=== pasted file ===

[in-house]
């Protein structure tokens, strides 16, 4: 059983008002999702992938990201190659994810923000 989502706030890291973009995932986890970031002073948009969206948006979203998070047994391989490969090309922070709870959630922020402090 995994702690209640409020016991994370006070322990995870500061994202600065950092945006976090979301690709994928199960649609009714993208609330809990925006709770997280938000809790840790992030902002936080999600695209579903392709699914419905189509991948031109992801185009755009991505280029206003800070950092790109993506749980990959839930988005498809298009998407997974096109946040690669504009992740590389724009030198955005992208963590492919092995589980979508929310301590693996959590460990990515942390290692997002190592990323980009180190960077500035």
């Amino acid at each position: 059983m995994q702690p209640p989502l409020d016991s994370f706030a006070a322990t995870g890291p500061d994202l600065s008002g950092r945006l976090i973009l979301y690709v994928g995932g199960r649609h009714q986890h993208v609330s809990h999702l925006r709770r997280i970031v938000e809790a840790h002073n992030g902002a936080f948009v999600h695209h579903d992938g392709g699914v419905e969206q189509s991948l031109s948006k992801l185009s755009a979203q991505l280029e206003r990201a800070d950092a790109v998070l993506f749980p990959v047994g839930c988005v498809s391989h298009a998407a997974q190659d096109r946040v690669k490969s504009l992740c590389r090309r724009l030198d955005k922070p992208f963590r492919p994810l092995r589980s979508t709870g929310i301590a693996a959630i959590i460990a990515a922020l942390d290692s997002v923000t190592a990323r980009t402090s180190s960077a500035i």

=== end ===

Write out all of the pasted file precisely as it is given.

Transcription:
[in-house]
């Protein structure tokens, strides 16, 4: 059983008002999702992938990201190659994810923000 989502706030890291973009995932986890970031002073948009969206948006979203998070047994391989490969090309922070709870959630922020402090 995994702690209640409020016991994370006070322990995870500061994202600065950092945006976090979301690709994928199960649609009714993208609330809990925006709770997280938000809790840790992030902002936080999600695209579903392709699914419905189509991948031109992801185009755009991505280029206003800070950092790109993506749980990959839930988005498809298009998407997974096109946040690669504009992740590389724009030198955005992208963590492919092995589980979508929310301590693996959590460990990515942390290692997002190592990323980009180190960077500035």
């Amino acid at each position: 059983m995994q702690p209640p989502l409020d016991s994370f706030a006070a322990t995870g890291p500061d994202l600065s008002g950092r945006l976090i973009l979301y690709v994928g995932g199960r649609h009714q986890h993208v609330s809990h999702l925006r709770r997280i970031v938000e809790a840790h002073n992030g902002a936080f948009v999600h695209h579903d992938g392709g699914v419905e969206q189509s991948l031109s948006k992801l185009s755009a979203q991505l280029e206003r990201a800070d950092a790109v998070l993506f749980p990959v047994g839930c988005v498809s391989h298009a998407a997974q190659d096109r946040v690669k490969s504009l992740c590389r090309r724009l030198d955005k922070p992208f963590r492919p994810l092995r589980s979508t709870g929310i301590a693996a959630i959590i460990a990515a922020l942390d290692s997002v923000t190592a990323r980009t402090s180190s960077a500035i």